A billion-rand integrated transport network that is expected to employ 1 000 people and decrease traffic congestion is on the cards for Pietermaritzburg.
The integrated rapid public transport network was launched by Msunduzi mayor Chris Ndlela on Thursday.
Pietermaritzburg is one of 12 cities in the country where the network, funded by the national government, will be implemented.
The roll-out of the project, which begins next week, will take about five years to reach the construction stage. However, its benefits will only be seen in about 10 years.
Ndlela said the new plan would integrate different modes of public transport, services, business and infrastructure.
“The new plan will redefine the way public transport functions within the city,” he said.
Beneficiaries of the network included children, the elderly and the physically disabled. The fleet would be designed so that people of all ages, including those in wheelchairs, would be able to use public transport with relative ease.
“Access to public transport will also be improved for rural communities that struggle to get to work opportunities and social services,” said Ndlela.
He said that the modern buses and minibus taxis would use dedicated lanes that would reduce travel time. The net effect would be an efficient city that would make people more productive because they would reach their destinations faster and more easily.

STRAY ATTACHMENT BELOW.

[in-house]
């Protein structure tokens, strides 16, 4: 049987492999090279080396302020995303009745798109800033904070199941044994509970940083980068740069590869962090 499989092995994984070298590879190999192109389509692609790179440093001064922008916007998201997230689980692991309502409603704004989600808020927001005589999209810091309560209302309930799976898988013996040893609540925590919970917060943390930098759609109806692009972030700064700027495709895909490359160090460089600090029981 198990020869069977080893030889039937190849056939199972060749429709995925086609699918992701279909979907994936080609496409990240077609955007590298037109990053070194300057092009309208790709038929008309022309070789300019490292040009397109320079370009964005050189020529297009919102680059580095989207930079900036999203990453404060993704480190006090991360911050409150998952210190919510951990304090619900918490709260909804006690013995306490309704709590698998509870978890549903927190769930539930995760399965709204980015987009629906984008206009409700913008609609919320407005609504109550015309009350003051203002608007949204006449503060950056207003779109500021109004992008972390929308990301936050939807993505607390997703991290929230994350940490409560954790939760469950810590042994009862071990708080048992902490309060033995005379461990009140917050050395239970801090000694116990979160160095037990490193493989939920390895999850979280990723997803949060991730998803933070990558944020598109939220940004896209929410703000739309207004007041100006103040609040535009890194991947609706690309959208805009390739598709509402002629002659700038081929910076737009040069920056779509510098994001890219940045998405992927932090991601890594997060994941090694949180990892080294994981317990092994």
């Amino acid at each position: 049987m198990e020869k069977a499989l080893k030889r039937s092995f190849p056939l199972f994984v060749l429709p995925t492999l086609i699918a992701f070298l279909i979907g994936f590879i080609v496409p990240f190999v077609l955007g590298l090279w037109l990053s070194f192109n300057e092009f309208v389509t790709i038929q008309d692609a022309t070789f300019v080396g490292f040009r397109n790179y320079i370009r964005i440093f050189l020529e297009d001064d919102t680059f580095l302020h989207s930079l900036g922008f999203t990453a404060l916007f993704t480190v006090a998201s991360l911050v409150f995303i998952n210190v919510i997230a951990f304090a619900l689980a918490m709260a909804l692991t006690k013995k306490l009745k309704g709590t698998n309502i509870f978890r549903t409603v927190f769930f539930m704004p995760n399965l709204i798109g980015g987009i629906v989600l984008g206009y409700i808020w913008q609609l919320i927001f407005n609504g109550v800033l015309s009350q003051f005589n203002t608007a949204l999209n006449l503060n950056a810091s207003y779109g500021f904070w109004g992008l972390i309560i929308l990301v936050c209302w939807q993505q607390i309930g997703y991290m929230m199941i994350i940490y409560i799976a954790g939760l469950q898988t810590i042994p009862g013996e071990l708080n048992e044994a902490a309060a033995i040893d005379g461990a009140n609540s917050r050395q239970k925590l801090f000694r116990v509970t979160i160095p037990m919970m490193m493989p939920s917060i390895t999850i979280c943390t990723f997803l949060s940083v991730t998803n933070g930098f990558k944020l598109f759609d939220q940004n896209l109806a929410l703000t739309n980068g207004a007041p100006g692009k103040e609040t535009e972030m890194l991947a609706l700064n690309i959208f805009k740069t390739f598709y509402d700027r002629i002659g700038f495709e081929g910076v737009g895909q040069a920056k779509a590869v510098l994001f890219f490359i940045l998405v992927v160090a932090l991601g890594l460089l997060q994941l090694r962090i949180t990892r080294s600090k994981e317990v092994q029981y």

Nandi Mandela, director of Linda Masinga and Associated in Durban, was involved in stakeholder consultations pertaining to the project. She said they would listen to the concerns of various role-players, including taxi operators.
Paris Dlamini, president of the Pietermaritzburg Chamber of Business, said they would ensure that the project benefited small businesses, commuters and communities.
With an efficient public transport system, the city would attract growth and new investments that would, in turn, provide a platform for growth, said Dlamini.
It had been reported that the integrated rapid public transport networks, developed during the 2010 World Cup, were accelerating improvements in public transport in SA.
At the core of the country’s transport strategy – which comprised a multibillion-rand transport infrastructure plan – was an integrated mass rapid public transport network that included rail, taxi and bus services.
The strategy was also expected to improve transport services for more than half of the country’s population.
“The long-term goal of the strategy is to have 85 percent of a metropolitan city’s population within 1km of the network, and provide a transport service that is clean, comfortable, reliable, fast, secure, safe and affordable,” said the report. - The Mercury